January 27, 2010

New Year, New Attitude, New You

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As we enter a new decade we must rethink our attitudes to correspond with a changing world. The tone for the 2000’s, set from day one with the Y2K scare, was one of globalized panic, fear and uncertainty. Sept. 11’s impact was overwhelmingly felt at home and was witnessed around the world, feeding into this mindset of fear. Terrorism had always existed (the World Trade Center had been attacked before 2001) but no terrorist attack had been this drastic and symbolic in such scale.

Mass media became obsessed with terrorism, especially suicide bombers, because these are security issues that are out of the control of communities and governments alike. It is devastating, random, and unpredictable, and the worst part is you cannot fight it through conventional means.

The dawn of mainstream terror brought about the invasions of countries and the elimination of civil liberties. Through the Patriot Act and the wars in the Middle East, money, time and attention was diverted to tend to fear. More pressing issues were put in the backburner by the Bush administration, left to Obama and the 2010’s to tackle.

The next decade will be a defining one for humanity, with many decisions being made that will affect the direction of the world. A global effort will be needed to deal with climate change. The Copenhagen Climate Summits will be responsible for drafting a protocol strong enough to allow the world to transition to clean energy, refine detection tools to identify any major natural disaster in order to evacuate and save lives, and, most importantly, to design ways to efficiently assist climate refugees when disasters hit.

Just as the 2000s saw drastic technological growth and reinvention, in the next ten years technology will continue to develop. It will impress us, and just as soon grow outdated.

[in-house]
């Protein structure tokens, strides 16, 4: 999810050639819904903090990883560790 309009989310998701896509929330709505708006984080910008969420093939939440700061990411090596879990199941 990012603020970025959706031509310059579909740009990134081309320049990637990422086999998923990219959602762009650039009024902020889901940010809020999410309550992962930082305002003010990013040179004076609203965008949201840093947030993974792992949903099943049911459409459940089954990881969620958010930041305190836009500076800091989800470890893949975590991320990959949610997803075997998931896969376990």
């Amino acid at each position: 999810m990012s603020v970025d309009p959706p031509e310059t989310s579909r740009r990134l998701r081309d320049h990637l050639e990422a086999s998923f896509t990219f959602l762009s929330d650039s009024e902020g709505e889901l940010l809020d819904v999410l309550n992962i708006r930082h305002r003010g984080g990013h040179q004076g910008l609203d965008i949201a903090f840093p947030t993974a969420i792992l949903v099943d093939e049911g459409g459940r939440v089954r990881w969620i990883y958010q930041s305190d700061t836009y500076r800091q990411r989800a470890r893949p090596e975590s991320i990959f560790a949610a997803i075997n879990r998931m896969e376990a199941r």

We have to keep hope that we can still reform our institutions, even as they crumble around us.

When I witnessed Ted Kennedy’s long standing Massachusetts Senate seat go to a Republican, I lost a lot of hope in people, in the system and in my ability to save the world. It was a reality check, that there are greater mechanisms and forces at work. The pseudo-democracies we live in do not give real power to the people, and it will consume your life before you scratch the surface of these systems.

This wake up call has allowed me to divert interest from national and global politics, and focus on developing myself and figuring out life. The birth of a new year has always been an all encompassing green light to turn over a new leaf, to improve and evolve.

If 2009 didn’t work out for you, then let 2010 be the year where you are different. If your ’09 was great, then make someone else’s ’10 better.

What makes life good and worth living are the people around you. The same can be said for life going astray, it is all about the people you interact with and influence you. Improve your environment, fill your life with caring and nurturing people who will support your endeavors and allow you to grow. If you have lost touch with good friends, the new year is a natural window to reestablish bonds with them.

It is also perfect time to trim the fat.

Let go of bad habits, bad friendships, and bad relationships. Realize that bad apples are out there, you don’t have to wait for them to mature and realize their wrong ways. Nip the interactions in the bud; you will be better off. Parasitic relationships are draining; you don’t have time for that.

The only resolutions that are worth setting and pursuing are those that you truly believe in. Lay out in writing who you are and what you stand for, and then spend the year working towards becoming that person. If you know what you believe, and you have chosen those beliefs because they are righteous, then you will become a person of solid character that can lead a life that does not pile on regrets.

To me, art is a potent medium of self awareness. Its power lies in its ability to transcend two of the greatest limitations that a human has; mortality, and ability to properly express emotion. Art is a tool to connect with others, love it and use it.

Vicente Gonzalez is a junior in the College of Industrial Labor Relations. He can be contact at vag28@cornell.edu. Color Between the Lines appears alternate Thursdays this semester.

Original Author: Vicente Gonzalez